Part of the issue is financing, right? The way they chose to finance the system.

Right, financing is the central issue. It's not that we're too poor a country. We spend, if we take health care, for example, we spend a great deal of our national income on health care, 15 percent. My forecast is that by 2030, we'll be spending 21 percent -- and I'm relatively on the low end. There are some very notable forecasters who think it's going to be 29 percent, so nearly a third will be spent on health care. If you go back to 1929, for example, we only spent 3 percent. We're much healthier than we were in 1929, but we spend more than five times what was spent then.

The demand for health care is not driven by the fact that we're getting more unhealthy, but that we're getting richer. Indeed, we're so rich that we need to use only a small fraction of our income for what used to be thought of as the basic necessities of life -- food, clothing, and shelter. At the beginning of the twentieth century, 75 percent of all household expenditures went for that, and now it's less than a third.

And we're eating too much. We're eating more food and more expensive food. A lot of the food is not just food, it's services, because food is now substantially prepared. Most of us have big freezers and a lot of it is frozen. But even if you buy from the grocery store, if you buy spinach, it's pre-washed. In my mother's day, if you bought spinach, the grocer would pick up a bunch of spinach that was one-third sand by weight, wrap it in a newspaper, and my mother spent hours trying to wash the sand out. And even then, the spinach she gave me was a little on the gritty side. So we eat a wider variety of foods, foods that are relatively more expensive in the chain. We don't eat much grains anymore. We used to [get] 75 percent of our calories from grains. And yet, despite all of this, food, clothing, and shelter are under a third of all of our expenditures.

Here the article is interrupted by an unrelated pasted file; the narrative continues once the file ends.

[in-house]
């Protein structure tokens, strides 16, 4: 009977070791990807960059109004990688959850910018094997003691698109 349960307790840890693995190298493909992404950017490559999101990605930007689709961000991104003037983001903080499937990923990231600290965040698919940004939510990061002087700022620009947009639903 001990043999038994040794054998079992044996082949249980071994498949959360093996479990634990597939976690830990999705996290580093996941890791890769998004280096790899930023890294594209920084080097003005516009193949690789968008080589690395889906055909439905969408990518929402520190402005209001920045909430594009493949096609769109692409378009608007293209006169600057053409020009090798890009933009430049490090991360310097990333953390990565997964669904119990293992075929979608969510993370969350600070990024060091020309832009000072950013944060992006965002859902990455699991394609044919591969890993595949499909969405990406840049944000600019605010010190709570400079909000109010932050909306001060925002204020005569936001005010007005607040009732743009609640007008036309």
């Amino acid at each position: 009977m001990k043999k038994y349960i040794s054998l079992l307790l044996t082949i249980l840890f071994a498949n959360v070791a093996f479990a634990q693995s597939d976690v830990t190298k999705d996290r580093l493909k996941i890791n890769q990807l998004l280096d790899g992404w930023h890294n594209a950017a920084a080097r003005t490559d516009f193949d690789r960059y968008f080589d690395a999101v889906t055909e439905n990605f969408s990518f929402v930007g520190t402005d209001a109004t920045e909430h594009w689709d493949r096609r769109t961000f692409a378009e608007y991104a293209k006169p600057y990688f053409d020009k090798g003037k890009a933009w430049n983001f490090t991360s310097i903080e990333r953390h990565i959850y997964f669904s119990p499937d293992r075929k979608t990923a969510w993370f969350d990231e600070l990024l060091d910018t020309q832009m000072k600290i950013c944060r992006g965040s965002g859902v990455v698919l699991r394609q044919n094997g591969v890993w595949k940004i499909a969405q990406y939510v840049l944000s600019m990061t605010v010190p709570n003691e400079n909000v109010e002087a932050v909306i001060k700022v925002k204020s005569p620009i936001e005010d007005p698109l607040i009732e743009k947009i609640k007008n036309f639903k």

So we have a lot of other things to spend it on. We spend it on education, and we spend it on health care. We spend it on early retirement, compared to the beginning of the century. And we spend it on a variety of leisure time activities.

I hear you saying that history allows you to see the broad institutional context in which the [Social Security] program originally emerged, and history helps you see its evolution over time to where we are, and then to project it in the future.

Right. And also how the society that that program is supposed to serve has changed, how its needs and interests have changed.

So the situation of old people at the time of Roosevelt was very different.

What is your comment on the way this kind of analysis, which gives us a sense of the whole picture over time, is then used by the people who make policy? Do politicians still tend to get it wrong once they have all of this information?

I have a very high regard for the people in the Congress who specialize in these issues. They are very knowledgeable. They have excellent staffs, and they invite academics to evaluate their proposals and approaches. So I think Congress is very serious. It wants to do a good job on these things. How serious Congress is gets a little distorted by partisan elections, because there's a certain amount of drama in which you try and emphasize the problems more if you're the party out of power, more than you might be inclined to do in a non-electoral situation. But leaving aside what you might call the theatrics of elections, I think politicians are very well-informed, serious men who want to make sure that the government serves the population well.